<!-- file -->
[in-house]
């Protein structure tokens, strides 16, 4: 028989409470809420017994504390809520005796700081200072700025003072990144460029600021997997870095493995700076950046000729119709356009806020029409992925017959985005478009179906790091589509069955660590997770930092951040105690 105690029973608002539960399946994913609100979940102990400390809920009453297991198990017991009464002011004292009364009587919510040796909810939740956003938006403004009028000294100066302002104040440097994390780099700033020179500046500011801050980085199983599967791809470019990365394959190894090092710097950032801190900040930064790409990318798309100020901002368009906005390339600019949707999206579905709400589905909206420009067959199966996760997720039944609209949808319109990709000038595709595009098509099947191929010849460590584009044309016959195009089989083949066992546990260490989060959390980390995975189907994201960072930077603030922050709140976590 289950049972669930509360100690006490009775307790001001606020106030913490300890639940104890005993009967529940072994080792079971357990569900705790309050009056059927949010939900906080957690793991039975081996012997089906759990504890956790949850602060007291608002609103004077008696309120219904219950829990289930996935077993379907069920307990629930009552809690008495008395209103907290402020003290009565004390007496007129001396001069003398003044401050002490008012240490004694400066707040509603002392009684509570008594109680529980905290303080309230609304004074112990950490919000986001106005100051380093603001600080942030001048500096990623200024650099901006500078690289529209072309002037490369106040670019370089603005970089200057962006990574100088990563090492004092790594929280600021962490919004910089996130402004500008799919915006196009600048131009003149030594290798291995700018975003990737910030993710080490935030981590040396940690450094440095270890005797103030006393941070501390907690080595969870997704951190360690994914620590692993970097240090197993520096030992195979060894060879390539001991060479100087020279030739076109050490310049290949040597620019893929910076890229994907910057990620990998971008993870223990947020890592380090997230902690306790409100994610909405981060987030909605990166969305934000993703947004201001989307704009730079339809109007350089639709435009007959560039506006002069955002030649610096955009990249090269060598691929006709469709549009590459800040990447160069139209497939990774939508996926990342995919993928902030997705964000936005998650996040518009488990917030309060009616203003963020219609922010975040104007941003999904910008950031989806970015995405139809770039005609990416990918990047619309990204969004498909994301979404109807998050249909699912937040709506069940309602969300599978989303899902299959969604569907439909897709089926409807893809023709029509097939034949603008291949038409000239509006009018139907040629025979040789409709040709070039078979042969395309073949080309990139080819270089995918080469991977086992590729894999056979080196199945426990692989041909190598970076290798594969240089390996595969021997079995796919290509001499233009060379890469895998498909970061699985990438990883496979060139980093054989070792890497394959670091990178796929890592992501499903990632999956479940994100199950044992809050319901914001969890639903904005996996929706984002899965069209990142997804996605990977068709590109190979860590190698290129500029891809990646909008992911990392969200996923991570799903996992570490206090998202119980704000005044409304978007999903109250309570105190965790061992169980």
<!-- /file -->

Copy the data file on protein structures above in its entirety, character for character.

[in-house]
């Protein structure tokens, strides 16, 4: 028989409470809420017994504390809520005796700081200072700025003072990144460029600021997997870095493995700076950046000729119709356009806020029409992925017959985005478009179906790091589509069955660590997770930092951040105690 105690029973608002539960399946994913609100979940102990400390809920009453297991198990017991009464002011004292009364009587919510040796909810939740956003938006403004009028000294100066302002104040440097994390780099700033020179500046500011801050980085199983599967791809470019990365394959190894090092710097950032801190900040930064790409990318798309100020901002368009906005390339600019949707999206579905709400589905909206420009067959199966996760997720039944609209949808319109990709000038595709595009098509099947191929010849460590584009044309016959195009089989083949066992546990260490989060959390980390995975189907994201960072930077603030922050709140976590 289950049972669930509360100690006490009775307790001001606020106030913490300890639940104890005993009967529940072994080792079971357990569900705790309050009056059927949010939900906080957690793991039975081996012997089906759990504890956790949850602060007291608002609103004077008696309120219904219950829990289930996935077993379907069920307990629930009552809690008495008395209103907290402020003290009565004390007496007129001396001069003398003044401050002490008012240490004694400066707040509603002392009684509570008594109680529980905290303080309230609304004074112990950490919000986001106005100051380093603001600080942030001048500096990623200024650099901006500078690289529209072309002037490369106040670019370089603005970089200057962006990574100088990563090492004092790594929280600021962490919004910089996130402004500008799919915006196009600048131009003149030594290798291995700018975003990737910030993710080490935030981590040396940690450094440095270890005797103030006393941070501390907690080595969870997704951190360690994914620590692993970097240090197993520096030992195979060894060879390539001991060479100087020279030739076109050490310049290949040597620019893929910076890229994907910057990620990998971008993870223990947020890592380090997230902690306790409100994610909405981060987030909605990166969305934000993703947004201001989307704009730079339809109007350089639709435009007959560039506006002069955002030649610096955009990249090269060598691929006709469709549009590459800040990447160069139209497939990774939508996926990342995919993928902030997705964000936005998650996040518009488990917030309060009616203003963020219609922010975040104007941003999904910008950031989806970015995405139809770039005609990416990918990047619309990204969004498909994301979404109807998050249909699912937040709506069940309602969300599978989303899902299959969604569907439909897709089926409807893809023709029509097939034949603008291949038409000239509006009018139907040629025979040789409709040709070039078979042969395309073949080309990139080819270089995918080469991977086992590729894999056979080196199945426990692989041909190598970076290798594969240089390996595969021997079995796919290509001499233009060379890469895998498909970061699985990438990883496979060139980093054989070792890497394959670091990178796929890592992501499903990632999956479940994100199950044992809050319901914001969890639903904005996996929706984002899965069209990142997804996605990977068709590109190979860590190698290129500029891809990646909008992911990392969200996923991570799903996992570490206090998202119980704000005044409304978007999903109250309570105190965790061992169980």